Vance, G.H.S., Thornton, C.A., Bryant, T.N., Warner, J.A. and Warner, J.O.
Ovalbumin-specific immunoglobulin G and subclass responses through the first 5 years of life in relation to duration of egg sensitization and the development of asthma
Clinical & Experimental Allergy, 34, (10), . (doi:10.1111/j.1365-2222.2004.02058.x).
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Background: Egg sensitization, particularly persistent sensitization, is a risk factor for later asthma. However, little is known about accompanying IgG and subclass responses and how they might relate to asthmatic outcome.
Objective: To characterize hen's egg ovalbumin (OVA) IgG and subclass responses through the first 5 years of life in relation to duration of egg sensitization and later asthma.
Subjects and methods: The subjects (n=46) formed part of a larger cohort, born to atopic parents, who had been evaluated prospectively for the development of asthma. Egg sensitization was classified as transient (positive egg skin prick test at 1 year only) or persistent (positive skin test for at least 2 years). Plasma OVA IgG, IgG1 and IgG4 concentrations at birth (cord), 6 months, 1 and 5 years of age were measured by ELISA.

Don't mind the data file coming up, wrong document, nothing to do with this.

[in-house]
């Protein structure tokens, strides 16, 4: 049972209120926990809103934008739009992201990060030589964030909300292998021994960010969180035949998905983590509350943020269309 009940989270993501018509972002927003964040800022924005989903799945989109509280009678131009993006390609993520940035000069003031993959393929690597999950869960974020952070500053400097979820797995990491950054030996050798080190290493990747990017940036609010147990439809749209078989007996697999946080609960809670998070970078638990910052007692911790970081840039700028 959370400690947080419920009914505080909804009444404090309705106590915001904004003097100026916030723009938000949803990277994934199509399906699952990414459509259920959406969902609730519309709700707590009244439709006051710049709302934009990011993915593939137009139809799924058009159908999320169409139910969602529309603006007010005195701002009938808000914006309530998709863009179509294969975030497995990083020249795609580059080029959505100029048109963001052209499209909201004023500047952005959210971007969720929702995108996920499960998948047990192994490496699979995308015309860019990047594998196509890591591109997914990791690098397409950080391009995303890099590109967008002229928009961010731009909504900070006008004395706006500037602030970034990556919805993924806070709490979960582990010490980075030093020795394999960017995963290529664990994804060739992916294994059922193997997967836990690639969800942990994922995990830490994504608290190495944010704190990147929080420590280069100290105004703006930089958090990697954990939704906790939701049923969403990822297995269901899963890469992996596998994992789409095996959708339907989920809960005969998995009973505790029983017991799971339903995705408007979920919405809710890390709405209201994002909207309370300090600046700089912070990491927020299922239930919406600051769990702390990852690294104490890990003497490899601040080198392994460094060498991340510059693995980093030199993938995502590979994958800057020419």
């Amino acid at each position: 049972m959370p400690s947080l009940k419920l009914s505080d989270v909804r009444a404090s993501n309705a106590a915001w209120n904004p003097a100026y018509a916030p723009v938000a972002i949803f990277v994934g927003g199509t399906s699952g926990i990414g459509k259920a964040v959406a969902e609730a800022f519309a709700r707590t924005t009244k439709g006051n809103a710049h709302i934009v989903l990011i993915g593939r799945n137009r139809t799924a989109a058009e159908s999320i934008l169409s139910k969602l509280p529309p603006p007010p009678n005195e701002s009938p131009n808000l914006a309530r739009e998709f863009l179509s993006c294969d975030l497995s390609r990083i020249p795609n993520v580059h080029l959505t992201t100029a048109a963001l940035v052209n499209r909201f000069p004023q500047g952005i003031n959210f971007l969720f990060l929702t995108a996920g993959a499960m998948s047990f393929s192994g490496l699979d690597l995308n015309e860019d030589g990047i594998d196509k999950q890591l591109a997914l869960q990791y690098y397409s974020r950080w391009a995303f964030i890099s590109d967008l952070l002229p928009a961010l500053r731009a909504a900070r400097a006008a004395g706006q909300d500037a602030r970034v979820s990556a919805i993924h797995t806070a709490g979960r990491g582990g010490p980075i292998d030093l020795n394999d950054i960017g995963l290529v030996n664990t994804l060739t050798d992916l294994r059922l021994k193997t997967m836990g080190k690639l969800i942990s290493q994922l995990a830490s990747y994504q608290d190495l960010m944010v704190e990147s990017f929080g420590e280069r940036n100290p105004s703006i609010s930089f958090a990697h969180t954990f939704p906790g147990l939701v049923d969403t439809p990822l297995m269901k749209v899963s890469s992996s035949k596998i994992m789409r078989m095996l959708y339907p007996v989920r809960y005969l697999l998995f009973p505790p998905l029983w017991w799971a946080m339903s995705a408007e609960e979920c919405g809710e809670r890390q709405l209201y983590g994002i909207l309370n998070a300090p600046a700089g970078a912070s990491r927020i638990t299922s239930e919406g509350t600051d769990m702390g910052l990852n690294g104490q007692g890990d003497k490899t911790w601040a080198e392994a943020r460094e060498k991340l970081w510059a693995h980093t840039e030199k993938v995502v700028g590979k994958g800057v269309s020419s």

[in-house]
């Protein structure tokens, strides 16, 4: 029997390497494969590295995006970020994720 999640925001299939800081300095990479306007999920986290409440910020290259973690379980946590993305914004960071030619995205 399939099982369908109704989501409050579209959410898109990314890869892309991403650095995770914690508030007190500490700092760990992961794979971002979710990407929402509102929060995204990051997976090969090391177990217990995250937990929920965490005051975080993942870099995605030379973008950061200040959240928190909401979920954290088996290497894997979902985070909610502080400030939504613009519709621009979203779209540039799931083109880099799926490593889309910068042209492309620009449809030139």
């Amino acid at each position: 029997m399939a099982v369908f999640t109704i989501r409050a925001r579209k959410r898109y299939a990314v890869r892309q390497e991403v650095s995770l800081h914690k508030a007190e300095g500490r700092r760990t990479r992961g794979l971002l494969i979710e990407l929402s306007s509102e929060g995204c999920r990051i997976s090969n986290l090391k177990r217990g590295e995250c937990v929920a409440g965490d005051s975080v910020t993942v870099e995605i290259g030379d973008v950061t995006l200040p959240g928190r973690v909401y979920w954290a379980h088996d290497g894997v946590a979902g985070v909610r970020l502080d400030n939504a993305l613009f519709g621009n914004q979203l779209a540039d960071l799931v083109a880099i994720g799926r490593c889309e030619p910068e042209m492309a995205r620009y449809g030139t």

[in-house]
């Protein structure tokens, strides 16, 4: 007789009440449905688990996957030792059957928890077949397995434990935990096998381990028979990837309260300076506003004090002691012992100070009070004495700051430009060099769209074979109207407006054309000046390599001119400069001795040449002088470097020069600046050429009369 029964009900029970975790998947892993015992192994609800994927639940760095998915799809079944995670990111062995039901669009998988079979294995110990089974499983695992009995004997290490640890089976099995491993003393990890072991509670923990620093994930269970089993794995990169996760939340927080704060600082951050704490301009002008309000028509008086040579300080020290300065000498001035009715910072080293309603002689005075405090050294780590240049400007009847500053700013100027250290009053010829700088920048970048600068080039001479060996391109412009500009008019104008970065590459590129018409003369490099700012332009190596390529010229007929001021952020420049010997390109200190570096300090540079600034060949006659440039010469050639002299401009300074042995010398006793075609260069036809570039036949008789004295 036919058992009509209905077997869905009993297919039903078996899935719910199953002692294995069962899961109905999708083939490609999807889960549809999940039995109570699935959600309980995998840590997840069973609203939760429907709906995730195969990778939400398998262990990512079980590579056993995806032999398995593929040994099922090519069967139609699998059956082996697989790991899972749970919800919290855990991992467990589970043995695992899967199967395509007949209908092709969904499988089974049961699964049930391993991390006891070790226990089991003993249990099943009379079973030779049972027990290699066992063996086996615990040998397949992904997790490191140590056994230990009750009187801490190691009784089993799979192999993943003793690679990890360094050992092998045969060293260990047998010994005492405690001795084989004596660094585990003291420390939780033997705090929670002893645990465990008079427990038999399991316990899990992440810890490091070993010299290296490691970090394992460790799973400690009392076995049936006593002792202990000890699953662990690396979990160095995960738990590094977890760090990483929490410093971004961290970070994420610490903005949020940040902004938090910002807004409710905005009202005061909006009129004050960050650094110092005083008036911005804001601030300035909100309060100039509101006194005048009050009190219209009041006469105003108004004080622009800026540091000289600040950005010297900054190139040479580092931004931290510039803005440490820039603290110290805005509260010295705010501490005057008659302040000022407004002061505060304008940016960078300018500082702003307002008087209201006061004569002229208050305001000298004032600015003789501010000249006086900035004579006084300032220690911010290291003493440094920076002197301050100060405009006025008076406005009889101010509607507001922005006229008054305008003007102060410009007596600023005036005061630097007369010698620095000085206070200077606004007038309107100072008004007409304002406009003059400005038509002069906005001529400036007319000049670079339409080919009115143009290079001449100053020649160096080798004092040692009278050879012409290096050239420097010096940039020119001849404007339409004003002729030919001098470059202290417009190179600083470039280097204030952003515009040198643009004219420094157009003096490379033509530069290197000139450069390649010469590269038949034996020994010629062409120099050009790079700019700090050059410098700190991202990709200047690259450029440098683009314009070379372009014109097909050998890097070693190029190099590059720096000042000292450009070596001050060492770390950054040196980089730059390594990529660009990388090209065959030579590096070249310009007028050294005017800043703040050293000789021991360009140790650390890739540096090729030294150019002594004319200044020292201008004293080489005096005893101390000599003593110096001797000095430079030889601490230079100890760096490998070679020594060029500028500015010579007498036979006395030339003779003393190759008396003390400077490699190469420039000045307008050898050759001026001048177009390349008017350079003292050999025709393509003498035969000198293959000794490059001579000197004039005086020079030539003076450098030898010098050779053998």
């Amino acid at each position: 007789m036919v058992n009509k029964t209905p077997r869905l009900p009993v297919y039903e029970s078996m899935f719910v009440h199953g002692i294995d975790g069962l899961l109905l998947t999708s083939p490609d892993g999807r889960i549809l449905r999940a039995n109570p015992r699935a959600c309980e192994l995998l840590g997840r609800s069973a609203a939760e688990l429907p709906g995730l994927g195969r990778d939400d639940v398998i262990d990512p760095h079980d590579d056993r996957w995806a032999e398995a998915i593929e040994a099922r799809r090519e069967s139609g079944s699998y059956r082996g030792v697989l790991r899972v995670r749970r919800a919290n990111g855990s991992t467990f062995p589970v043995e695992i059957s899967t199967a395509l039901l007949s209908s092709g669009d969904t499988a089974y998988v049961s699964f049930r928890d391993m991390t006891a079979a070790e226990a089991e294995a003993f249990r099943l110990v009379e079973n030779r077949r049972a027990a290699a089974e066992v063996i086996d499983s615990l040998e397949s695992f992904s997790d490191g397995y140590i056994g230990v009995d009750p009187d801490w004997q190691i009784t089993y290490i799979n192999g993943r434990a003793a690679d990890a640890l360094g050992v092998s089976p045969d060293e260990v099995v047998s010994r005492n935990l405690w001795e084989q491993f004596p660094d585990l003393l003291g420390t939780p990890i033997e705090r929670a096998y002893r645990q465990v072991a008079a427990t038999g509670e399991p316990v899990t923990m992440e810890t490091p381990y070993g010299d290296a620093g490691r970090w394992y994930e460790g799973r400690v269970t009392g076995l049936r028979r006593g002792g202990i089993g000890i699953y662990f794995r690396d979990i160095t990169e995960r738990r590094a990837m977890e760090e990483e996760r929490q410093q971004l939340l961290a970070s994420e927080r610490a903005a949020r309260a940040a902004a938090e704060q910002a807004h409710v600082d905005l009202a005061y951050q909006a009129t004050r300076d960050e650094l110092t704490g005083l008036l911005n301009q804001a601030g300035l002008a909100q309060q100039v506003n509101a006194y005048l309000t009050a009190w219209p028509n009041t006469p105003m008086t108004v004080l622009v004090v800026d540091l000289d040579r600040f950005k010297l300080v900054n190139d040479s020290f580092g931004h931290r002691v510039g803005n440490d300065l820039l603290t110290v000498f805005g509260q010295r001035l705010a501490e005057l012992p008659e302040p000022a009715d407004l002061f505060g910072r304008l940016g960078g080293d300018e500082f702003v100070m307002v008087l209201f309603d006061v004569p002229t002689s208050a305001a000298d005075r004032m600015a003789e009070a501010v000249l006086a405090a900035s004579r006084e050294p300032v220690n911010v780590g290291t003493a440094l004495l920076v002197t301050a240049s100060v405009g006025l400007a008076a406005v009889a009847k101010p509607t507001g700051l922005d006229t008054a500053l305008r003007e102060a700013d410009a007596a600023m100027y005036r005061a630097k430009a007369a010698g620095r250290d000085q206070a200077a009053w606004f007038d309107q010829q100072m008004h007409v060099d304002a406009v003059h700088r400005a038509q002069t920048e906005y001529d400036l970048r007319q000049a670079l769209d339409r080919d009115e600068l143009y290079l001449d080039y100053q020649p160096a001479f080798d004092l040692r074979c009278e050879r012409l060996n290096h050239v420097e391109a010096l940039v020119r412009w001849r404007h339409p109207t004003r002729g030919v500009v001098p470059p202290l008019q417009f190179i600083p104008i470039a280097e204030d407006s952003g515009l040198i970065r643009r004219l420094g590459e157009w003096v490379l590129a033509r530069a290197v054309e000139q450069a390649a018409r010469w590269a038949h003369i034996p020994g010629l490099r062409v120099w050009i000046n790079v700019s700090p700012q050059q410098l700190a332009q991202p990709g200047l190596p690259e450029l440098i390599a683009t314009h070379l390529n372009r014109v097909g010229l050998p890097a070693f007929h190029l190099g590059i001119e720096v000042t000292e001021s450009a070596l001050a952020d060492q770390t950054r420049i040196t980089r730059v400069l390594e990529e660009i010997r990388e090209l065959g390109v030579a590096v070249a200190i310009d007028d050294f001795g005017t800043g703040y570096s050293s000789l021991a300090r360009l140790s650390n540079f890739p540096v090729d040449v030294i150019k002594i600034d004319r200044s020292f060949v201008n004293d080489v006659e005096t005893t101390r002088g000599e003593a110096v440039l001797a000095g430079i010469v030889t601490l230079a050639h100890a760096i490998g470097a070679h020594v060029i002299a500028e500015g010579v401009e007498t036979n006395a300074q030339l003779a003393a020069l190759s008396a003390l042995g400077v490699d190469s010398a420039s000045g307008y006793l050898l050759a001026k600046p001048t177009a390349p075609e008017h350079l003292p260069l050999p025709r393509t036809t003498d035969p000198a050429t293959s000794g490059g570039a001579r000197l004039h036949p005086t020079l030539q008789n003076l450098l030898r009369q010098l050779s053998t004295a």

Results: The kinetics of OVA IgG and IgG1 responses, but not IgG4, differed between egg sensitized and non-egg sensitized (NES) children. Only persistently sensitized children had a rise in OVA IgG1 concentration through the first year of life, and at 1 year of age they had significantly higher OVA IgG and IgG1 than either transiently sensitized or NES children. High OVA IgG1 was associated with later asthma: at 1 year of age, OVA IgG1 greater than 14 500 U predicted asthma with a sensitivity 64% and specificity 74%.
Conclusion: OVA IgG and subclass responses relate to the duration of egg sensitization. Measurement of OVA IgG1 concentration in infancy might offer a useful adjunct to identify those at an increased risk of asthma.
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